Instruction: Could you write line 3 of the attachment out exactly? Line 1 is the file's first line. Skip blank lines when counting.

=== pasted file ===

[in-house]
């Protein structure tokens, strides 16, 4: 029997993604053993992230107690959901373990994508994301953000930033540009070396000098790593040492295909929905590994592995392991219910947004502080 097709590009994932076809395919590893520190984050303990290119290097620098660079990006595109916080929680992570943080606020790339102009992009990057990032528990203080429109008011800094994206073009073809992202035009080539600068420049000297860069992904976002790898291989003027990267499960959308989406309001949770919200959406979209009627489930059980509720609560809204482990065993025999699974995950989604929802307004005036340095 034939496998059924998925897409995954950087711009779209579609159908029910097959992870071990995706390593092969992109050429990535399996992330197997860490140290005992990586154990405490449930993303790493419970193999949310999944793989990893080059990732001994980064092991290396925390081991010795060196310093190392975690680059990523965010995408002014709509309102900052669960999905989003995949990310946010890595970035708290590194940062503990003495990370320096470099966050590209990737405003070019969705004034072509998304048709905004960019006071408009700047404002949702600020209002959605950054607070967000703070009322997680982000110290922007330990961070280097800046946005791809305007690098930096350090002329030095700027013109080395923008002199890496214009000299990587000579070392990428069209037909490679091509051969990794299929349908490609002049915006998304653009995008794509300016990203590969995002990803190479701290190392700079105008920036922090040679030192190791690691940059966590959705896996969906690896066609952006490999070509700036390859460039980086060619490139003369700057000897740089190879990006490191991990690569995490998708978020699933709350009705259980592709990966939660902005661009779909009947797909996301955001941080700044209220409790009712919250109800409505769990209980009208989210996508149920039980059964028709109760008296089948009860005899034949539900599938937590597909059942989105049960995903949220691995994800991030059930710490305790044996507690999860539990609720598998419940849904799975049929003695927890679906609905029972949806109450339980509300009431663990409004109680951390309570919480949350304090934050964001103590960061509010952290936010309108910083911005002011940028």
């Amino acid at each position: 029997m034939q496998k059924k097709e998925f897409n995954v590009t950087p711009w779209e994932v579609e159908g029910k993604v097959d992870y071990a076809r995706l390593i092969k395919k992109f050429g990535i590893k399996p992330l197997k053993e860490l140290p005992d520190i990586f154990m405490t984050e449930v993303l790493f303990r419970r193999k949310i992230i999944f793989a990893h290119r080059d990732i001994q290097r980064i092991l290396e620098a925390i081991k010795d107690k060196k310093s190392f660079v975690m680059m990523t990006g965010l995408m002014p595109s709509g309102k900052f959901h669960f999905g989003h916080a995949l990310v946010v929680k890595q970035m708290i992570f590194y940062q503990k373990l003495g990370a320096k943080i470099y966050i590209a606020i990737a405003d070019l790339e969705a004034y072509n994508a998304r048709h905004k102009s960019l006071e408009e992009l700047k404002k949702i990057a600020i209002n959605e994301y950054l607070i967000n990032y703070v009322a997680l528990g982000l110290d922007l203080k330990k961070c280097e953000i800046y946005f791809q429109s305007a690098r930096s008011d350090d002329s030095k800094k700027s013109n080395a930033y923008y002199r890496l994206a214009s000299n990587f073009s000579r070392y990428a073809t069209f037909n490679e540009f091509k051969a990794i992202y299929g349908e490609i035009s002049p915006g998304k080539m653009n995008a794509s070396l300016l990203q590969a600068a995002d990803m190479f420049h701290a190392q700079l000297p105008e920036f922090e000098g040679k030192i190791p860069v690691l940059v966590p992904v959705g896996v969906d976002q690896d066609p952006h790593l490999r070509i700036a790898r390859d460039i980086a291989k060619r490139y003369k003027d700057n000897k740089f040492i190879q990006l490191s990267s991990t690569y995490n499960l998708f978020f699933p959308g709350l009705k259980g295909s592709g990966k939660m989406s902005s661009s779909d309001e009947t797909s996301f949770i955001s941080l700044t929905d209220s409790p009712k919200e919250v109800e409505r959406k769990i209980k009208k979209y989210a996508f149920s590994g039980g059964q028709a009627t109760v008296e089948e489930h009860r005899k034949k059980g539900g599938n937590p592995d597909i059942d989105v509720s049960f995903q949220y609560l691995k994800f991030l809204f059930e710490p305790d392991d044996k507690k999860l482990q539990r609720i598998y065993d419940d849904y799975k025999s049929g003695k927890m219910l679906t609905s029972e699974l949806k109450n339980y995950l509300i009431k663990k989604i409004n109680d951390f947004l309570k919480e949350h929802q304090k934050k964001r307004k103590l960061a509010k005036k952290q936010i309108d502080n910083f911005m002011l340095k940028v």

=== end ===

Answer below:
């Amino acid at each position: 029997m034939q496998k059924k097709e998925f897409n995954v590009t950087p711009w779209e994932v579609e159908g029910k993604v097959d992870y071990a076809r995706l390593i092969k395919k992109f050429g990535i590893k399996p992330l197997k053993e860490l140290p005992d520190i990586f154990m405490t984050e449930v993303l790493f303990r419970r193999k949310i992230i999944f793989a990893h290119r080059d990732i001994q290097r980064i092991l290396e620098a925390i081991k010795d107690k060196k310093s190392f660079v975690m680059m990523t990006g965010l995408m002014p595109s709509g309102k900052f959901h669960f999905g989003h916080a995949l990310v946010v929680k890595q970035m708290i992570f590194y940062q503990k373990l003495g990370a320096k943080i470099y966050i590209a606020i990737a405003d070019l790339e969705a004034y072509n994508a998304r048709h905004k102009s960019l006071e408009e992009l700047k404002k949702i990057a600020i209002n959605e994301y950054l607070i967000n990032y703070v009322a997680l528990g982000l110290d922007l203080k330990k961070c280097e953000i800046y946005f791809q429109s305007a690098r930096s008011d350090d002329s030095k800094k700027s013109n080395a930033y923008y002199r890496l994206a214009s000299n990587f073009s000579r070392y990428a073809t069209f037909n490679e540009f091509k051969a990794i992202y299929g349908e490609i035009s002049p915006g998304k080539m653009n995008a794509s070396l300016l990203q590969a600068a995002d990803m190479f420049h701290a190392q700079l000297p105008e920036f922090e000098g040679k030192i190791p860069v690691l940059v966590p992904v959705g896996v969906d976002q690896d066609p952006h790593l490999r070509i700036a790898r390859d460039i980086a291989k060619r490139y003369k003027d700057n000897k740089f040492i190879q990006l490191s990267s991990t690569y995490n499960l998708f978020f699933p959308g709350l009705k259980g295909s592709g990966k939660m989406s902005s661009s779909d309001e009947t797909s996301f949770i955001s941080l700044t929905d209220s409790p009712k919200e919250v109800e409505r959406k769990i209980k009208k979209y989210a996508f149920s590994g039980g059964q028709a009627t109760v008296e089948e489930h009860r005899k034949k059980g539900g599938n937590p592995d597909i059942d989105v509720s049960f995903q949220y609560l691995k994800f991030l809204f059930e710490p305790d392991d044996k507690k999860l482990q539990r609720i598998y065993d419940d849904y799975k025999s049929g003695k927890m219910l679906t609905s029972e699974l949806k109450n339980y995950l509300i009431k663990k989604i409004n109680d951390f947004l309570k919480e949350h929802q304090k934050k964001r307004k103590l960061a509010k005036k952290q936010i309108d502080n910083f911005m002011l340095k940028v």